The largest object in the solar system is the Sun. It contains 99 percent of the mass of the solar system. Jupiter is the largest planet in the solar system, and Earth is the fifth-largest.
The Sun is at the center of the solar system, and the planets, asteroids, moons, and comets orbit the Sun. The Earth is the third planet from the Sun.
Earth and Venus have a couple of things in common: they are rocky planets and are about the same size. But Venus is different in many ways from Earth. Venus has a harsh environment, is very hot, and has a poisonous atmosphere with "acid clouds."
Mars is about half the size of Earth.
The planets are different sizes. From smallest to largest they are: Mercury, Mars, Venus, Earth, Neptune, Uranus, Saturn and Jupiter. Jupiter is roughly 10 times larger than Earth. Mars is about half the size of Earth. Venus and Earth are roughly the same size.
The Sun is the closest star to Earth and provides us with most of our energy and light. Earth turns on its axis once every day. When we experience darkness, we are facing away from the Sun. When we experience daylight, we are facing the Sun. We can't see other stars during the day because the Sun's light illuminates Earth's atmosphere.
The Sun is glowing, not burning like a fire. The Sun glows because its temperature is about 5,500 degrees Celsius (about 10,000 degrees Fahrenheit). This heat is not produced by burning (a chemical reaction), but rather by fusion (a nuclear reaction). This nuclear fusion takes place deep in the Sun's core at a temperature of about 15 million degrees. As the heat travels out through the Sun's layers, it becomes much cooler, but still hot enough to glow in visible light. For comparison, the temperature of a wood fire is less than a thousand degrees Fahrenheit.
These giant planets are made mostly of gas. They may have solid cores, but the temperature and pressure of the gas would increase as the spacecraft moved toward the core. It would be destroyed before it reached that solid surface.
Thousands of rings, made of pieces of ice, orbit the planet. The pieces of ice are about one meter apart, and can be as small as dust specks or as big as a house. The ice pieces collect into ring shapes because of gravity. The rings are usually divided into seven regions, labeled A to G. The total mass of the rings is that of a 100-kilometer-sized comet.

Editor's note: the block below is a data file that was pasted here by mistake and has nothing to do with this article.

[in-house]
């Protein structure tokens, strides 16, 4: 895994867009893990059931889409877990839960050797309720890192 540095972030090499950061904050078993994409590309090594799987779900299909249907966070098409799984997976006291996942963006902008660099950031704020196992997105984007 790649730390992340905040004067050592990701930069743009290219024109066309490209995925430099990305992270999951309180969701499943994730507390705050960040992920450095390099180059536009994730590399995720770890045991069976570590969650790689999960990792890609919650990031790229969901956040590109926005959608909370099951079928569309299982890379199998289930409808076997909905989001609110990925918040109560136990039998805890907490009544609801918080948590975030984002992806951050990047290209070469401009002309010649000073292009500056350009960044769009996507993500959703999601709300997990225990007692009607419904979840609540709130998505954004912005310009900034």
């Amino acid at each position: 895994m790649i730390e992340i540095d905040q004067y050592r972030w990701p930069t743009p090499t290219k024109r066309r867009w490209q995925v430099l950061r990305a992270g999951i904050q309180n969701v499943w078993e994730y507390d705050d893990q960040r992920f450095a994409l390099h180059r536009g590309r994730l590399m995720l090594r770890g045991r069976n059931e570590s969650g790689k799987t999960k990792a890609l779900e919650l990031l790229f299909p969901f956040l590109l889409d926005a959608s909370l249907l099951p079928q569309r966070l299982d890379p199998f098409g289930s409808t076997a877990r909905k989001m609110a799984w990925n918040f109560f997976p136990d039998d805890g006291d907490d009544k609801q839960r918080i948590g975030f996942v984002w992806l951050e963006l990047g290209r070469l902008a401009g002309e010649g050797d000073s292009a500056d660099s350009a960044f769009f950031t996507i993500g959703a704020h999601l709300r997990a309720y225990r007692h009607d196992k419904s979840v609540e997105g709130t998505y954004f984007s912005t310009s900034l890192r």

No, Pluto is not the last object in the solar system. Pluto resides within a region of icy objects called the Kuiper Belt. The Kuiper Belt extends from Neptune's orbit outward. Beyond Pluto's orbit is another vast region of icy objects called the Oort Cloud, which, like the Kuiper Belt, is a home to comets.
The inner planets (Mercury, Venus, Earth and Mars) are closer together than the outer ones (Jupiter, Saturn, Uranus, and Neptune). The inner planets are closest to the Sun; the outer planets are farthest away from the Sun. The distance between planets generally increases as one looks farther from the Sun. The planets in the inner solar system are tens of millions of kilometers apart; the planets in the outer solar system are hundreds of millions of kilometers apart.
The solar system also contains the planets' moons, scattered gas and dust, asteroids, and comets. Comets occasionally visit the inner solar system the region closest to the Sun from their home in the Kuiper Belt or Oort Cloud.
Although comets and asteroids are both tiny objects that orbit in the solar system, their composition differs. Asteroids are mostly rock with some ice, while comets are mostly ice with some rock.
Comets do not always have tails. They develop a fuzzy, shell-like cloud called a coma, and one, two, or three tails when near the Sun. Comets have no coma or tail when far away from the Sun.
Comets are part of the solar system. Scientists believe they come from one of two locations within the solar system: the Kuiper Belt and the Oort Cloud. The comets that we see often every 100 years come from the Kuiper Belt, and comets that we see rarely every few thousand years come from the Oort Cloud.
Meteors are the bright flashes of light seen in the night sky. They are caused by meteoroids, small, solid objects moving through space that have entered Earth's atmosphere. Usually, the meteoroids burn up in the atmosphere and never reach the ground. A meteorite is the chunk of material that does reach the ground.